We all like to spoil our pets at Christmas. Unfortunately treats of food, however small, can cause all sorts of unintended problems for your animals. So at Anne Nelson Vets we would always recommend using toys and play time if you want to give your pets a special treat, rather than food.
We do know, however, that things can get a little out of hand at Christmas with visitors and children and naughty pets (almost always dogs!) getting into places where they shouldn’t go! So even with the best of intentions things don’t always go to plan.
So here is our ‘naughty’ and ‘nice’ list for treats over the festive period. The nice list is things that you can usually get away with without too many problems, but if your pet eats anything on the naughty list then you should contact us as soon as possible..
Chocolate and caffeine
Chocolate is dangerous for dogs. It’s important to contact us as soon as you are aware your dog has eaten chocolate. Make a note of the cocoa content and how much your dog has eaten. The effect of chocolate can be prevented if treated straight away. Don’t wait for clinical signs to appear!. Clinical signs include salivating, vomiting, diarrhoea, an increase in drinking and urinating, excitation, tremors, and muscle rigidity.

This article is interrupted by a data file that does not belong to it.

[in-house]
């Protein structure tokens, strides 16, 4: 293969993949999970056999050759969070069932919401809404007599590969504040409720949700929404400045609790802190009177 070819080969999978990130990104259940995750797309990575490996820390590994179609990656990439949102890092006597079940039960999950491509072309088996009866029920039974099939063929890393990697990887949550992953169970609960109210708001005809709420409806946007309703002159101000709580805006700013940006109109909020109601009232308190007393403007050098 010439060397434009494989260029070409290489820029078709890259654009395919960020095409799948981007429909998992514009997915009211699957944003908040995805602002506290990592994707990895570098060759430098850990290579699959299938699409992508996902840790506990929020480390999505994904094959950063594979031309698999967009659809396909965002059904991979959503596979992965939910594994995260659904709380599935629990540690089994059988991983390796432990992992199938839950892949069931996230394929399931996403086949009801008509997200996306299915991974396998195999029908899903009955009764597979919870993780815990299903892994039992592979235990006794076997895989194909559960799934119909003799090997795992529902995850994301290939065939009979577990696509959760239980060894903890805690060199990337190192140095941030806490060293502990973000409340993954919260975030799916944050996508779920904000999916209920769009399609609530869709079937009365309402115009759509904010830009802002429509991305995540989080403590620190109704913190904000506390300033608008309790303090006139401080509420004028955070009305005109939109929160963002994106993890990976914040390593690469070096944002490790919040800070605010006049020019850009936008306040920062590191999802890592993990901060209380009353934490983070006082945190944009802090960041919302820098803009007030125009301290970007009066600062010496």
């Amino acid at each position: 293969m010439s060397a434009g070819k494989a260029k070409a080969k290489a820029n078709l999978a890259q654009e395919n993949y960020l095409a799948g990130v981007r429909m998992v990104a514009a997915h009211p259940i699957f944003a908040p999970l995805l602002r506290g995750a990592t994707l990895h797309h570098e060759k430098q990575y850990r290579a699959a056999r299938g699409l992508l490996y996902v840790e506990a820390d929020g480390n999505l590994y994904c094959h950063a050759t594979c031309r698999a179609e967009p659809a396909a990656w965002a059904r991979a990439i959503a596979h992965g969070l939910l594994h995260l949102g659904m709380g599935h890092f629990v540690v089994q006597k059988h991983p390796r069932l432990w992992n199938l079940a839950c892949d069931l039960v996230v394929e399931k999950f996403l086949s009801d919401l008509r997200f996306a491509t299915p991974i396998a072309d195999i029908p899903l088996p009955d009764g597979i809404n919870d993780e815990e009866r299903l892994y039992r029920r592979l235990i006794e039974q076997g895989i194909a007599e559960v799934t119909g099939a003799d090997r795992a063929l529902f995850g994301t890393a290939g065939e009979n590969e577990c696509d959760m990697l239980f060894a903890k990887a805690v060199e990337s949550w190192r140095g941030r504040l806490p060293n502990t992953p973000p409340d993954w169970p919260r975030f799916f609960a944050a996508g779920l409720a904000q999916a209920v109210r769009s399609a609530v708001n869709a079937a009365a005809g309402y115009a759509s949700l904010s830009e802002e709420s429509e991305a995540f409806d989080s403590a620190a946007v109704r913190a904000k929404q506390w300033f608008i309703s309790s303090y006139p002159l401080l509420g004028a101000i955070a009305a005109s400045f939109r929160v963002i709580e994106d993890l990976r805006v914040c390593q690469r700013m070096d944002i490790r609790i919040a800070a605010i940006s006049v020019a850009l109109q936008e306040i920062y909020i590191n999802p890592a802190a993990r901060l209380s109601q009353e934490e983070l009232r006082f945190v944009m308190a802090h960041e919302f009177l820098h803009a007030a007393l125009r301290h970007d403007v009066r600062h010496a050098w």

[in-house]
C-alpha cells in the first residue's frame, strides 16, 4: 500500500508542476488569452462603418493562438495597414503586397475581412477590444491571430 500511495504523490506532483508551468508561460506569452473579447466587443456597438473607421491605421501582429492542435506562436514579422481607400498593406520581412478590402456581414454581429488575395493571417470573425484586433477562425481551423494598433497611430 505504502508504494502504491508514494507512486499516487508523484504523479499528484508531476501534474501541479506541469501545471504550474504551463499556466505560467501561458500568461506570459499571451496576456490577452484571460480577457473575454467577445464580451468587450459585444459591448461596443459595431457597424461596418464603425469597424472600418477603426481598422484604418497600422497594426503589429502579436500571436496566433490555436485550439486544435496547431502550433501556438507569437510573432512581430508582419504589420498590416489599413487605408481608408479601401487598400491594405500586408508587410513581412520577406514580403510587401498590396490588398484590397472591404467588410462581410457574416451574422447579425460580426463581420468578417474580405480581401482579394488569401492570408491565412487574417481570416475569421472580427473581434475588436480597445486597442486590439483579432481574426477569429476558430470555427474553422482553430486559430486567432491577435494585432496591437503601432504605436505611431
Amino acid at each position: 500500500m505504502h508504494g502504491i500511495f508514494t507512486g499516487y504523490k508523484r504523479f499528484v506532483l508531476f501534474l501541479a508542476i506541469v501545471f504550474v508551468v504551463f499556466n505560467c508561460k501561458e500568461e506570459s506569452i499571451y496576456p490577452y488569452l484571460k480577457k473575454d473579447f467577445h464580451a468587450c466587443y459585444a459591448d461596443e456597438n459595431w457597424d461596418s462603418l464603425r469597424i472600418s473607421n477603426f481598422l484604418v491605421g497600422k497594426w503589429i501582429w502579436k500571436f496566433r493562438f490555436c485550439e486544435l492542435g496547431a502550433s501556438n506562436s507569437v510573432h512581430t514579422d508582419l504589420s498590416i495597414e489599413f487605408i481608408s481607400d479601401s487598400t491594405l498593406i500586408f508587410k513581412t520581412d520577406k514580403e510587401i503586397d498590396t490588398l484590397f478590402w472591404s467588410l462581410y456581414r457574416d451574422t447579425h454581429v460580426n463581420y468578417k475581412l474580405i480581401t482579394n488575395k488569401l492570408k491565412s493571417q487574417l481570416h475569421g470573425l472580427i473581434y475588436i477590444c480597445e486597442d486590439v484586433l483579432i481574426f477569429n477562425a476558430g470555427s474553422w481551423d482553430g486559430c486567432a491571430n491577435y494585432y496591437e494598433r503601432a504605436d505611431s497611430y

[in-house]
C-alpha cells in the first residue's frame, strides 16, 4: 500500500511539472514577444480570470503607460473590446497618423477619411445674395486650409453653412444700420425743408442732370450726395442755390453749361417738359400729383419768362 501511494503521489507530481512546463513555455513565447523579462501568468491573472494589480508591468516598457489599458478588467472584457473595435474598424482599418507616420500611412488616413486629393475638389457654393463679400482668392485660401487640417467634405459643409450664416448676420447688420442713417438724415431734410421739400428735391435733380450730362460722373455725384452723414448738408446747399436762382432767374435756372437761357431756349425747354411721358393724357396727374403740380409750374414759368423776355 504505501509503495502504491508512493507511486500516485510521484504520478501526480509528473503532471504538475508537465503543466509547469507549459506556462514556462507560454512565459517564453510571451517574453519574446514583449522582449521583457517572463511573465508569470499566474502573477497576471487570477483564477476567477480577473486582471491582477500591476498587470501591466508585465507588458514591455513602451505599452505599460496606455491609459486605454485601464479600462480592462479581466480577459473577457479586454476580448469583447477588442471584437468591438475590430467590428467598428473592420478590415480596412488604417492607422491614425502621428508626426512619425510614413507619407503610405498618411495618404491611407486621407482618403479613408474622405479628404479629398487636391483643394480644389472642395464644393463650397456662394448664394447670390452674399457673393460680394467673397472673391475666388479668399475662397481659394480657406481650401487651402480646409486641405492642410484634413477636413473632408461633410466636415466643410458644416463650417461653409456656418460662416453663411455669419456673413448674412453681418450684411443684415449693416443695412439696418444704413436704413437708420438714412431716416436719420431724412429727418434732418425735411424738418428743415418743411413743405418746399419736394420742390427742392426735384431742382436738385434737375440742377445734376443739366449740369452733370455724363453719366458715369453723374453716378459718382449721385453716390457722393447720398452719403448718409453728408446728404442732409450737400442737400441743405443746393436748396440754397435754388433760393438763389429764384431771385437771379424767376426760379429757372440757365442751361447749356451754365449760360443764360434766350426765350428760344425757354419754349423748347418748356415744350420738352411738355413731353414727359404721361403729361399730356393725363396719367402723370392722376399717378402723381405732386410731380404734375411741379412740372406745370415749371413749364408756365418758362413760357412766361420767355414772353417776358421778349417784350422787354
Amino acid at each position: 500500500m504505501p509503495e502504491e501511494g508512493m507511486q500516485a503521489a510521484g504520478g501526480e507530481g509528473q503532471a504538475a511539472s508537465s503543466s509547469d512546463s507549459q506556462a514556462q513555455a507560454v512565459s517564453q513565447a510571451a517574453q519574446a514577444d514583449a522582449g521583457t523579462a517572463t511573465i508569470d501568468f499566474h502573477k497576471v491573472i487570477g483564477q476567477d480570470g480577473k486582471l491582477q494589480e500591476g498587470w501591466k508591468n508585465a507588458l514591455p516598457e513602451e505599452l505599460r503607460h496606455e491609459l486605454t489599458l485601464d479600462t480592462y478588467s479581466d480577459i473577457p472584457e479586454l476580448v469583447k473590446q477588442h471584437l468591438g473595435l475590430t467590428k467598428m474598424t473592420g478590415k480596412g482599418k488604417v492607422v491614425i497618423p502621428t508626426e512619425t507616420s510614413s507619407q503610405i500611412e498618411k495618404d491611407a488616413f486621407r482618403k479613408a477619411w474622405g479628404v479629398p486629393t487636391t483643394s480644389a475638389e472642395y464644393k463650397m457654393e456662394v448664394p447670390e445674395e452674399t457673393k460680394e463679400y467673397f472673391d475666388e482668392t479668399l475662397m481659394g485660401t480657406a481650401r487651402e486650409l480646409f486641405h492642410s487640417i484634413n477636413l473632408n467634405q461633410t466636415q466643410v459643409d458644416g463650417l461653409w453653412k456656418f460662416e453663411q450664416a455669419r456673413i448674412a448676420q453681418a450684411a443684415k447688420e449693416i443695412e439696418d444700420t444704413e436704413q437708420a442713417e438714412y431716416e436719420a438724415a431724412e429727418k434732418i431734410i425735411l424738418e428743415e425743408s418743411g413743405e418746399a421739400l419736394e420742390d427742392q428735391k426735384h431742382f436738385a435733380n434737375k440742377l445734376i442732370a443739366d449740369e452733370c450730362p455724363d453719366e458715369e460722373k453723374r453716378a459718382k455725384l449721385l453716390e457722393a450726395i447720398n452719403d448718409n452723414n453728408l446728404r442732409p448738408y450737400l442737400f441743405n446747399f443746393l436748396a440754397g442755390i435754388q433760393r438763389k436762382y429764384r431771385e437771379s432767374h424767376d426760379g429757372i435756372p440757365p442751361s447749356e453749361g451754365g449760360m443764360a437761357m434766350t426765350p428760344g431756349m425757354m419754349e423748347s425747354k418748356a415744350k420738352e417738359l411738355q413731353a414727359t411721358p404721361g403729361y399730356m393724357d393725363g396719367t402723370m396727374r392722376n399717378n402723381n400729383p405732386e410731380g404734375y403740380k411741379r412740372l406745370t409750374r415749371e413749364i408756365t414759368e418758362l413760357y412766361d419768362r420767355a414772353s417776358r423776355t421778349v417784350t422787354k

Sweets often contain artificial sweeteners which can affect insulin release resulting in low blood sugar and liver toxicity.
Some pets aren’t able to digest the sugars in dairy products causing vomiting and diarrhoea. Alcohol is also unsuitable for both dogs and cats with tiny doses being toxic.
Do not give your pet meat or fish on the bone, particularly if it has been cooked. Bones can splinter quite easily causing trauma to the mouth and intestinal tract.
Mince pies and Christmas cake
These contain currants, raisins, sultanas and grapes, all of which can make your pet unwell.
Onions, garlic and chives can be found in stuffing causing diarrhoea and vomiting and other problems. Pre-prepared foods also contain onion and garlic powders which can have the same effect.
Nuts, especially Macadamia nuts, can cause vomiting and other problems in dogs. Take care to ensure your dog avoids them.
Yeast dough can cause an accumulation of gas in your pets digestive system as a result of the yeast rising. Apart from causing pain and discomfort, it may cause their stomach or intestines to be bloated or blocked.
Your dog can enjoy small amounts of turkey. Just remember to ensure you’ve removed any bones!
Most green or mixed vegetables are fine for dogs. A mashed carrot and swede is surely going to be loved by your dog but don’t add the butter or seasoning to their portion. Avoid corn on the cob and bulb vegetables like onions, garlic and leeks as these can cause problems!
Their usual diet!
It’s best to keep your pet on their usual diet. This avoids tummy upsets and weight gain!
So take some time out over the Christmas celebrations to take your dog, and your family, out for a nice brisk and bracing walk in the countryside or some play in the park.